Asus EN8800GT/HTDP/1G 1GB graphics card
Nvidia's 'G92' gets a gig to play with
Review The headline feature of the Asus EN8800GT 1GB is - as the name suggests - the fact that it packs in 1GB of GDDR 3 memory instead of the 512MB that you’ll find on standard GeForce 8800 GT-based graphics cards.
When we unpacked the graphics card from the usual enormous Asus box, the memory did indeed grab our attention but not in the way that we expected. The 1GB is arranged in eight chips manufactured by Qimonda and each chip carries the legend HYB18H1G321A-11. The '1G' in the middle refers to the 1Gb density of each chip and the '11' suffix is presumably the rated speed in nanoseconds as 1.1ns equates to a true clock speed of 900MHz. That’s a DDR rating of 1800MHz which is exactly in line with the specification of the Asus.
Asus' EN8800GT 1GB: double the memory of a typical 8800 GT
The point isn’t that we can cleverly decode the markings on a memory chip but rather that we were able to see the memory chips quite clearly. Asus has chosen an oval aluminium cooler with a large 80mm fan in place of the standard shroud-type cooler on this GT. The cooler is supported on four stand-offs and makes contact with the 'G92' graphics chip but leaves the memory chips bare, hence our ability to read the markings. Unlike an 8800 GTS, the mounting bracket on this card is a single-slot design. However, the height of the cooler means this GT is a double-slot card that blows hot air inside your PC case.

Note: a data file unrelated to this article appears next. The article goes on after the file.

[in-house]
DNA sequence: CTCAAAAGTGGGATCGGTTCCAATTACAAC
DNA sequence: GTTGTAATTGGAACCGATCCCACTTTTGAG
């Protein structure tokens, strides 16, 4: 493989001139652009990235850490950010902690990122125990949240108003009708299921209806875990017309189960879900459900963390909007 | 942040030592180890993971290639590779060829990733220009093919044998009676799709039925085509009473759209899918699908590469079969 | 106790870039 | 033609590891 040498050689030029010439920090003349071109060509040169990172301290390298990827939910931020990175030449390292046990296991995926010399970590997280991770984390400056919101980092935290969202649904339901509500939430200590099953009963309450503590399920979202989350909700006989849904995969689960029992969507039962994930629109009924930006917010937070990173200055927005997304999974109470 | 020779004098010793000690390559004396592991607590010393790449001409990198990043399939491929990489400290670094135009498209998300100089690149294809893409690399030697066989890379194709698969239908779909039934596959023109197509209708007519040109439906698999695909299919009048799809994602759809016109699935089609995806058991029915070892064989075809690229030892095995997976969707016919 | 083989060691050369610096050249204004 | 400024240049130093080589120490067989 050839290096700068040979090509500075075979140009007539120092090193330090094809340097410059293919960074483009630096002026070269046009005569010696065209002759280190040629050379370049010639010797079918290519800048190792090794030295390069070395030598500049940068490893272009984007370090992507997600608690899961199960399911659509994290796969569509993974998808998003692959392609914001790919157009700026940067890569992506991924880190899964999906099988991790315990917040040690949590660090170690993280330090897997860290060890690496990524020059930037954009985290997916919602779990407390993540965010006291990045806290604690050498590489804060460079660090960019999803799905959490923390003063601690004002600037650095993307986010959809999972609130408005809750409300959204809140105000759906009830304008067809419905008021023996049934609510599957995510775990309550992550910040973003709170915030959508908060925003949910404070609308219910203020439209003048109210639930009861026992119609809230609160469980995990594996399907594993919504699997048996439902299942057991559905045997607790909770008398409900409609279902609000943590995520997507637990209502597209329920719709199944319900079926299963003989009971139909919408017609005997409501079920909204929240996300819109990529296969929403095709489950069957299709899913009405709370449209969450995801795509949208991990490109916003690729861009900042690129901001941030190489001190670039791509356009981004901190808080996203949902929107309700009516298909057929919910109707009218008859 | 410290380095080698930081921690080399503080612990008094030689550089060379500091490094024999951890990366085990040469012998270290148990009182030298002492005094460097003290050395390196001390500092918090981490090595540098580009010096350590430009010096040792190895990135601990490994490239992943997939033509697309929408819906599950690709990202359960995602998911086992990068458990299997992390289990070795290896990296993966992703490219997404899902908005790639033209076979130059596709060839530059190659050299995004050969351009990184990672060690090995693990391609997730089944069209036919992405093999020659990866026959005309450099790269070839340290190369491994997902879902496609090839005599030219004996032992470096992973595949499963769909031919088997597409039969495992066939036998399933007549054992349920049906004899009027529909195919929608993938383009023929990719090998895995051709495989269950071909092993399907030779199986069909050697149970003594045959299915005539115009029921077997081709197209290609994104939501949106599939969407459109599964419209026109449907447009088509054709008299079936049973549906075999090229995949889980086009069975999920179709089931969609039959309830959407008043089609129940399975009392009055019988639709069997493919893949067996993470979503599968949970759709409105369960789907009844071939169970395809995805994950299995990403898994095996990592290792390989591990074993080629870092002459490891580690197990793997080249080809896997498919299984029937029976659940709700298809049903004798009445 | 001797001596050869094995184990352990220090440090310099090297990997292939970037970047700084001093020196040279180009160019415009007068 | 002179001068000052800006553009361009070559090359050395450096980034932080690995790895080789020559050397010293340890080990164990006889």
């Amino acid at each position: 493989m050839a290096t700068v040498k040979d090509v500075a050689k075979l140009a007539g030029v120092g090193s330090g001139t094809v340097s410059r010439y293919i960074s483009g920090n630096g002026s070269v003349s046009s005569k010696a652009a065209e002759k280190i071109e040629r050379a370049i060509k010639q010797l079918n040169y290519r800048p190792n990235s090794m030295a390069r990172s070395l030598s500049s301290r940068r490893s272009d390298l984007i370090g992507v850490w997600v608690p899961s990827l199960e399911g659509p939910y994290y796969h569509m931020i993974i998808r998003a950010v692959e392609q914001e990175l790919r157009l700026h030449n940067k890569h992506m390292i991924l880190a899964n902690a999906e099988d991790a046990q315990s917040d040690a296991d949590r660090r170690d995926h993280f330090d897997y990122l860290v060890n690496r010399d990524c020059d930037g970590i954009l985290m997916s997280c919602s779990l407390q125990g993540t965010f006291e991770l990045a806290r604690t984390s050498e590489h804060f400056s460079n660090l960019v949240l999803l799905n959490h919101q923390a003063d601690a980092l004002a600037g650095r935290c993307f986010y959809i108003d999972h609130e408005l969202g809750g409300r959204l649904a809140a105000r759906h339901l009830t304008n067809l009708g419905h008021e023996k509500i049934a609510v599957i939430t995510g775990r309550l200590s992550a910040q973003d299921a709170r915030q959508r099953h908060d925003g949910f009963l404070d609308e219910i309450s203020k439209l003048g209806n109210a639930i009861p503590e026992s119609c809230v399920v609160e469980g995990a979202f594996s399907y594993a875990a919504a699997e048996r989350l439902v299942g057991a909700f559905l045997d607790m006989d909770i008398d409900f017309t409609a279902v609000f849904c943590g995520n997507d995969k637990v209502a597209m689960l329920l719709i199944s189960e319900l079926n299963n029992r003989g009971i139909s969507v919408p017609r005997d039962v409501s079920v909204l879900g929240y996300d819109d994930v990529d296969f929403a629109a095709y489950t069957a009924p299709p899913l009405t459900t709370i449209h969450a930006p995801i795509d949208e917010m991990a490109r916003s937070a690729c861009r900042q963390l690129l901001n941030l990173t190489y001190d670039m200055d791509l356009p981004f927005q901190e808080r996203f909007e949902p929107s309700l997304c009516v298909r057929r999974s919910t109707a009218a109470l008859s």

At start-up, the fan on a regular 8800 GT makes one heck of a din until the drivers kick in to slow it down. During operation it is very quiet indeed. The only downside that we can see with the usual 8800 GT design is the heat generated in the casing. We measured the casing temperature as 30°C with the Windows desktop running, rising to 55°C during a gaming session. This was with an open test system laid out on the bench.
By contrast, the Asus 1GB is quieter during start-up as the fan spins at a constant speed. Once Windows is running, the 1GB is the noisier of the two as the fan is audible. The cooler on the 1GB does a better job of keeping the GT under control as it runs at a consistent 25°C even under load.
I tested the Asus 1GB with Windows Vista Ultimate Edition 32-bit Edition with 2GB of system RAM.
As it happens I have subsequently tested a pair of PowerColor HD 2900 XT cards with 1GB of memory on each card using both 32-bit and 64-bit Vista and found no difference in 3DMark06 and Crysis.
I'm happy to accept that we're moving towards 64-bit OS and 4GB or more RAM for gaming PCs but I don't feel that we're there yet.
EN8800GT 512Mb heatsink
Asus' new EN8800GT 512Mb cards (Both TOP and Standard) now come with it's "Glaciator" Heatsink, which does keep temperatures nice and cool.
It even allows the vanilla EN8800GT to be clocked at TOP speeds, which is nice.
Which version of SmartDoctor were you using in your tests? Because Asus have played with the Standard BIOS on the 512Mb version, only the latest SmartDoctor can read the GPU temp (but alas, not the fan speed)
Was all the RAM being used?
How much RAM had the test rig? Was it running a 32bit or 64 bit OS?